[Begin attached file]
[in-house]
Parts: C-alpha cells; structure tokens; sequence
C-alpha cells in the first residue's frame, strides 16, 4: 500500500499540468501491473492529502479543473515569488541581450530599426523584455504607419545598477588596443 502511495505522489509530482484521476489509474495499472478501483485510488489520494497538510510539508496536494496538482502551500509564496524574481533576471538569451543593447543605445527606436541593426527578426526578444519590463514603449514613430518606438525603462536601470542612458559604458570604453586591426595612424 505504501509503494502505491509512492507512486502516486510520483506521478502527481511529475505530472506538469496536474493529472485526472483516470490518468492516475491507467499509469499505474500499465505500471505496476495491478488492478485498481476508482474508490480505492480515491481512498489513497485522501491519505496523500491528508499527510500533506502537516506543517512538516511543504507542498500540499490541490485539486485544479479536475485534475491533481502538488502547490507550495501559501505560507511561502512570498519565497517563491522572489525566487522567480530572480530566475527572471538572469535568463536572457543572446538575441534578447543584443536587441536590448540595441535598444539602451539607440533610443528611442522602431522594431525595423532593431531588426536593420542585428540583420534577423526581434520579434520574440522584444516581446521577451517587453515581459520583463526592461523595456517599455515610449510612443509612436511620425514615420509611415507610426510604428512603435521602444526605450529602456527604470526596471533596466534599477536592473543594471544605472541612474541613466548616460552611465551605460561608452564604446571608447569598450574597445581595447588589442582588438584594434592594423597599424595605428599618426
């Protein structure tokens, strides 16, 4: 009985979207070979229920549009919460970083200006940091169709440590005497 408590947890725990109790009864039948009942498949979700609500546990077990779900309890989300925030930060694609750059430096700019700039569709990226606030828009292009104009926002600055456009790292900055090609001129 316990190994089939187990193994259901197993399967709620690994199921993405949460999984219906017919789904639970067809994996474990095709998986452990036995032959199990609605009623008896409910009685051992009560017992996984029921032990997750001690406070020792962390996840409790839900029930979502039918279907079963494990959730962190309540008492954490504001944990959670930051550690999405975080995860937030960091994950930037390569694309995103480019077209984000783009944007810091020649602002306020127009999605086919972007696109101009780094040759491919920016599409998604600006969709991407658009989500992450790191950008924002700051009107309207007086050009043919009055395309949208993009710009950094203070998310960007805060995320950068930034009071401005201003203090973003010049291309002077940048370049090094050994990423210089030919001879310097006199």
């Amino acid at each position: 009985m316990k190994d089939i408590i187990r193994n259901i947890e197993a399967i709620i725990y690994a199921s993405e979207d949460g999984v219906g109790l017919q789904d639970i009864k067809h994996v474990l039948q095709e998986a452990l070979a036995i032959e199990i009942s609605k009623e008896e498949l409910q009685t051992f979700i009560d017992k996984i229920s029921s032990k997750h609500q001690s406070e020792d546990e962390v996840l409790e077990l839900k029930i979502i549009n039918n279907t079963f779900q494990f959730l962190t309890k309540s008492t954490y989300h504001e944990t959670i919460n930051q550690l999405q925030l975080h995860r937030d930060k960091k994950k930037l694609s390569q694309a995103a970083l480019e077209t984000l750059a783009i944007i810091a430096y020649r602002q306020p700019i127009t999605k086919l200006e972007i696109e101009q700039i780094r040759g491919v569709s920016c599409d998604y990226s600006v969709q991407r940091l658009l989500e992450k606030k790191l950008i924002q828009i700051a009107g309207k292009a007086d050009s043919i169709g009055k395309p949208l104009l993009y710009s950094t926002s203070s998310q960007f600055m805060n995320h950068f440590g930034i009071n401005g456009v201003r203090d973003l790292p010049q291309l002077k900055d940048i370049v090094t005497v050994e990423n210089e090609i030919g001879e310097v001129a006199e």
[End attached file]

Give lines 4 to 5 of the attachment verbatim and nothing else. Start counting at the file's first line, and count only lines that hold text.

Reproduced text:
């Protein structure tokens, strides 16, 4: 009985979207070979229920549009919460970083200006940091169709440590005497 408590947890725990109790009864039948009942498949979700609500546990077990779900309890989300925030930060694609750059430096700019700039569709990226606030828009292009104009926002600055456009790292900055090609001129 316990190994089939187990193994259901197993399967709620690994199921993405949460999984219906017919789904639970067809994996474990095709998986452990036995032959199990609605009623008896409910009685051992009560017992996984029921032990997750001690406070020792962390996840409790839900029930979502039918279907079963494990959730962190309540008492954490504001944990959670930051550690999405975080995860937030960091994950930037390569694309995103480019077209984000783009944007810091020649602002306020127009999605086919972007696109101009780094040759491919920016599409998604600006969709991407658009989500992450790191950008924002700051009107309207007086050009043919009055395309949208993009710009950094203070998310960007805060995320950068930034009071401005201003203090973003010049291309002077940048370049090094050994990423210089030919001879310097006199």
């Amino acid at each position: 009985m316990k190994d089939i408590i187990r193994n259901i947890e197993a399967i709620i725990y690994a199921s993405e979207d949460g999984v219906g109790l017919q789904d639970i009864k067809h994996v474990l039948q095709e998986a452990l070979a036995i032959e199990i009942s609605k009623e008896e498949l409910q009685t051992f979700i009560d017992k996984i229920s029921s032990k997750h609500q001690s406070e020792d546990e962390v996840l409790e077990l839900k029930i979502i549009n039918n279907t079963f779900q494990f959730l962190t309890k309540s008492t954490y989300h504001e944990t959670i919460n930051q550690l999405q925030l975080h995860r937030d930060k960091k994950k930037l694609s390569q694309a995103a970083l480019e077209t984000l750059a783009i944007i810091a430096y020649r602002q306020p700019i127009t999605k086919l200006e972007i696109e101009q700039i780094r040759g491919v569709s920016c599409d998604y990226s600006v969709q991407r940091l658009l989500e992450k606030k790191l950008i924002q828009i700051a009107g309207k292009a007086d050009s043919i169709g009055k395309p949208l104009l993009y710009s950094t926002s203070s998310q960007f600055m805060n995320h950068f440590g930034i009071n401005g456009v201003r203090d973003l790292p010049q291309l002077k900055d940048i370049v090094t005497v050994e990423n210089e090609i030919g001879e310097v001129a006199e």